COLORADO SPRINGS –
The El Paso County’s Public Health District is in the process of conducting a food system assessment, keeping tabs on food production, consumption and location trends.
One of the significant preliminary findings is that there needs to be a greater number of healthy food options in our neighborhoods.
According to the US Department of Agriculture’s Food Access Research Atlas large portions of the county fall inside “food deserts”. A food desert is an area with limited access to fresh fruit, vegetables, and whole foods. Most of these areas are within low income neighborhoods.
One of the groups working to combat all this unhealthiness is the Colorado Springs Food Rescue.
“So the mission for Colorado Springs Food Rescue is to cultivate a healthier, more equitable food system in Colorado Springs and the Colorado Springs area,” commented Shane Lory, Director of Operations for the CSFR.
“So what that looks like is we do programs that foster healthy food access, healthy food education, and healthy food production,” stated Zach Chapman, CEO of the organization.
Everyday, due to partnerships with big business donors, school cafeterias, and other organizations, the CSFR is able to donate food to pantries across town, thus creating food access points.
One pantry, located at Atlas Preparatory School is also an education point. Manned by students who help to feed hungry folks and also learn about food needs in the city.
“We’re creating tomorrow’s next food advocates,” said Patience Kabwasa, Director of Programs at CSFR.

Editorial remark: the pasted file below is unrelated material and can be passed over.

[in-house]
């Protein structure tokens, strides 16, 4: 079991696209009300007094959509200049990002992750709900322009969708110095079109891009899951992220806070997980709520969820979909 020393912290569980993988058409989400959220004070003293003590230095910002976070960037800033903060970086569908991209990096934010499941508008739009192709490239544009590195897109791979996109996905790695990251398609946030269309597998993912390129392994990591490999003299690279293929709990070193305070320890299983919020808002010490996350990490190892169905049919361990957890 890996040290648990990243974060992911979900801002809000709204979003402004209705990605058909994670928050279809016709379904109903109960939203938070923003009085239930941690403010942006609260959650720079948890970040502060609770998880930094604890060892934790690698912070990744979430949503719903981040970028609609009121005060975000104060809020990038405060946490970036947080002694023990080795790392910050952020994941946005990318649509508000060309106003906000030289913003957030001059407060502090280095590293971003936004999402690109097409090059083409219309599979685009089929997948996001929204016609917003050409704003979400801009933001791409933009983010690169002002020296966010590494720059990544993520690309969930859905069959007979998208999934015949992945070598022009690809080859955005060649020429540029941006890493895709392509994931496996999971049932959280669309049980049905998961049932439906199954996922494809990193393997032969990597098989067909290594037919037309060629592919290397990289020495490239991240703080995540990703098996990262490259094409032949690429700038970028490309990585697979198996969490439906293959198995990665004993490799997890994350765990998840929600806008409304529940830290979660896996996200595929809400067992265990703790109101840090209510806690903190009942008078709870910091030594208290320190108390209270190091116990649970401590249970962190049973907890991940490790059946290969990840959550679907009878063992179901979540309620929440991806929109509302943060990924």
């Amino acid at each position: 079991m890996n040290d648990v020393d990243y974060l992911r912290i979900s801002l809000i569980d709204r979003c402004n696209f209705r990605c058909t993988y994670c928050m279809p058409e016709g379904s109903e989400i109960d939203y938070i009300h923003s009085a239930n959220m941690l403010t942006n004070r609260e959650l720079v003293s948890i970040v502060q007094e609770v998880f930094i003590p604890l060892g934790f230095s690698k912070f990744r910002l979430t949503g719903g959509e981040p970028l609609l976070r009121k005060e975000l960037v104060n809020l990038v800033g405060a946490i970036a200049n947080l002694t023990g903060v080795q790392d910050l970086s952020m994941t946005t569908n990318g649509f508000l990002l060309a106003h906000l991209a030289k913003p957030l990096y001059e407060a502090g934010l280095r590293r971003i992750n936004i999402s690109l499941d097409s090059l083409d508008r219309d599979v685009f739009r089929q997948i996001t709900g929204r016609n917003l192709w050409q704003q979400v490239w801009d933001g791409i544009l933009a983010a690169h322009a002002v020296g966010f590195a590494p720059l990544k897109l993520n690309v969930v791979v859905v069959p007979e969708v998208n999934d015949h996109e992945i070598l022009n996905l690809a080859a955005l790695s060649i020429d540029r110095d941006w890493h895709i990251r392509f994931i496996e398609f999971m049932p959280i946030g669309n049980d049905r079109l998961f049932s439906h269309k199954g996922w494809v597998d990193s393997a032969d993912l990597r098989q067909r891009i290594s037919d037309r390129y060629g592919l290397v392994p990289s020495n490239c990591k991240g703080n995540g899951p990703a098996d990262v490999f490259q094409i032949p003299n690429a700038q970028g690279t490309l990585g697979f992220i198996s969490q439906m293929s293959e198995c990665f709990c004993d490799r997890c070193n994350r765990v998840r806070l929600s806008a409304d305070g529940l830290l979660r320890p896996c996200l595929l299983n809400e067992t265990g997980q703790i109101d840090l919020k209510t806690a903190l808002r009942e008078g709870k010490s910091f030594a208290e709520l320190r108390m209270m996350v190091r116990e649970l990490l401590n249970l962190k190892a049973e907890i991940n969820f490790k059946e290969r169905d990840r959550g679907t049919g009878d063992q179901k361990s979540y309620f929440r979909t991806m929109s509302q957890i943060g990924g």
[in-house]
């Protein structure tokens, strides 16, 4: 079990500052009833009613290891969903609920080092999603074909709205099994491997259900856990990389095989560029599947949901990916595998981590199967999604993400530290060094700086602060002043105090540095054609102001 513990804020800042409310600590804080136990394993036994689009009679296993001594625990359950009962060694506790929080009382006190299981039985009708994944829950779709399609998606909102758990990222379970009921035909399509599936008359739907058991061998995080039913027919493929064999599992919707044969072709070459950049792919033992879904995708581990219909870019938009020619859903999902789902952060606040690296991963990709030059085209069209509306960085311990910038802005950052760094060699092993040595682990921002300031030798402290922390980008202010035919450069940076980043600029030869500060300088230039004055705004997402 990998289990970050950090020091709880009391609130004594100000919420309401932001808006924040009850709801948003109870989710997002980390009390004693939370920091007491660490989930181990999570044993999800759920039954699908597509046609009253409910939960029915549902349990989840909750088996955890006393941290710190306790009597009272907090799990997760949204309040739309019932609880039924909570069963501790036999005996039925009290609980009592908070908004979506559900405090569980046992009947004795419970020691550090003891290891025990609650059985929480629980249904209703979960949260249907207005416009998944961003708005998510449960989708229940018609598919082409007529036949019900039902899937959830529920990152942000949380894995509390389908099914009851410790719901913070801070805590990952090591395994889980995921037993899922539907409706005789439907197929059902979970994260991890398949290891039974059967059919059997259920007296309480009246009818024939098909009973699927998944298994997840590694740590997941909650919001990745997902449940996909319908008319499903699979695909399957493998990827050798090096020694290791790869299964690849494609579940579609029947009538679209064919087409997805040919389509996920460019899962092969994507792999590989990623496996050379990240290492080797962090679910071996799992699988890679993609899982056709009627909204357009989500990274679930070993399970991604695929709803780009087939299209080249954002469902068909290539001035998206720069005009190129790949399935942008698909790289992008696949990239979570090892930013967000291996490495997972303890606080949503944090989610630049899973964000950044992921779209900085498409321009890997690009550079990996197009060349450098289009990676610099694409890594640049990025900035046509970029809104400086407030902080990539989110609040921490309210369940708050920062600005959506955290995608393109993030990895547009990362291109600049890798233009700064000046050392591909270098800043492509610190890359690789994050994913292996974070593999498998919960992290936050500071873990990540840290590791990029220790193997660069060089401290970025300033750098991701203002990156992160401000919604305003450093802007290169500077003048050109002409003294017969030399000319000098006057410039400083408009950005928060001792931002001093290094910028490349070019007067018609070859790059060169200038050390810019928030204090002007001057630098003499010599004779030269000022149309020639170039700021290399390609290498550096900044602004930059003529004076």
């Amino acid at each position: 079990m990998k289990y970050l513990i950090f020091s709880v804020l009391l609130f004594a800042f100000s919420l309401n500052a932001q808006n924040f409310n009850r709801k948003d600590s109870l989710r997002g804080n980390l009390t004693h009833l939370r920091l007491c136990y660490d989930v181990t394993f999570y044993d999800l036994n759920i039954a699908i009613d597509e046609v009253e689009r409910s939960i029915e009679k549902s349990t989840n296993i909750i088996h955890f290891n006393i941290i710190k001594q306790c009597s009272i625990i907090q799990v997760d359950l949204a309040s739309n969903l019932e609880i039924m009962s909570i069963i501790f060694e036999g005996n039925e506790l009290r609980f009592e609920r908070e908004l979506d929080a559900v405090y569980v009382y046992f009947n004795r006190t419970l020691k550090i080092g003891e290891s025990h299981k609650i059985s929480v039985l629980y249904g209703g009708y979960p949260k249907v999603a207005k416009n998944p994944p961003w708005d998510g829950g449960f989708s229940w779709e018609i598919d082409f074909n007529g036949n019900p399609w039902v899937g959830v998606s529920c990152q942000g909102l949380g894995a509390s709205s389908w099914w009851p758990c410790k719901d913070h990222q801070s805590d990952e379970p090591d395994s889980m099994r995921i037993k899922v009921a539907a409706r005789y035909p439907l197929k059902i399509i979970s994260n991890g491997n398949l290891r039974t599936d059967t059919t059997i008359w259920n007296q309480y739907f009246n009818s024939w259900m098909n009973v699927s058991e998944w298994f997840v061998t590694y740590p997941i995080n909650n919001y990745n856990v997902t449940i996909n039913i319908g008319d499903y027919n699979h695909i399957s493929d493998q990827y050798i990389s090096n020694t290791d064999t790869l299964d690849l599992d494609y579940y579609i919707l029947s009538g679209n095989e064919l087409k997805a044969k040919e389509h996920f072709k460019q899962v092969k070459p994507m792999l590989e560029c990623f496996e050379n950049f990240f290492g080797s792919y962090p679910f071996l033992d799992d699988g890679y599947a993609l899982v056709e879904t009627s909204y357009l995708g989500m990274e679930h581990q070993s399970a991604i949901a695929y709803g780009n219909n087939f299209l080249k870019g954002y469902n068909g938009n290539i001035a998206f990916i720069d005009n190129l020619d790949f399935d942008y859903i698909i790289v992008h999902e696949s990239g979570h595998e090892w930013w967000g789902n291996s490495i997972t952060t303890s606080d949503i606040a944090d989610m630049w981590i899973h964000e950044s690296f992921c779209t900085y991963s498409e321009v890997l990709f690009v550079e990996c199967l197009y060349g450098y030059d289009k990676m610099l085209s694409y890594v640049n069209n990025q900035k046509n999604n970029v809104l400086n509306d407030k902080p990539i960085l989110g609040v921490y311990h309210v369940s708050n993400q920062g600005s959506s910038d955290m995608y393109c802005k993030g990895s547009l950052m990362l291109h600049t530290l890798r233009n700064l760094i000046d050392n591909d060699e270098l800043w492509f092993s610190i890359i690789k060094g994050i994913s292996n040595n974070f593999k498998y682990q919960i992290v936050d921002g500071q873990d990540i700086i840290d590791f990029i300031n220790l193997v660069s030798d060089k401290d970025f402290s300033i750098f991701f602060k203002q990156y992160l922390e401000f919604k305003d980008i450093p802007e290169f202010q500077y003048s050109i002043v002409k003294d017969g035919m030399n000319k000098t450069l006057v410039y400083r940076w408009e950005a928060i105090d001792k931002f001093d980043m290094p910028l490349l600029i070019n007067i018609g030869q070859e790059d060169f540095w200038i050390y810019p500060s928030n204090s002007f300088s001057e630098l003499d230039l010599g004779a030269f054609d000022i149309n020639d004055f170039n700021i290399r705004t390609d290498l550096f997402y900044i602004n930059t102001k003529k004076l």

“I think I’ve really grown from this experience,” commented one Atlas Preparatory student. “I get to learn about my community and environment, and what’s going on inside it,” said another student.
CSFR estimates they take in and distribute around 30,000 pounds of food each month. However, going forward they don’t want their goal to be in pounds.
“We want to transcend that and go beyond that to attack the root problems as to why people are standing outside of food pantries in the first place,” said Shane.
Because this group believes that providing pantry access to healthy food products is not enough to solve the long term food problem many face in El Paso County.
“We also need to provide the conditions for education around that healthy food, around how it’s linked to healthy tradition and linked to healthy outcomes on the neighborhood and household level,” said Zach.
The CSFR has also been a part of the county food system assessment and is using the data in hopes of changing the food landscape. This brings us to the third goal CSFR is built around, creating healthy food production.
“Our plan is to create regional food production hubs,” finished Shane.
This year CSFR is conducting feasibility studies on urban farms. They hope to have a few running, in some capacity, in the next few years.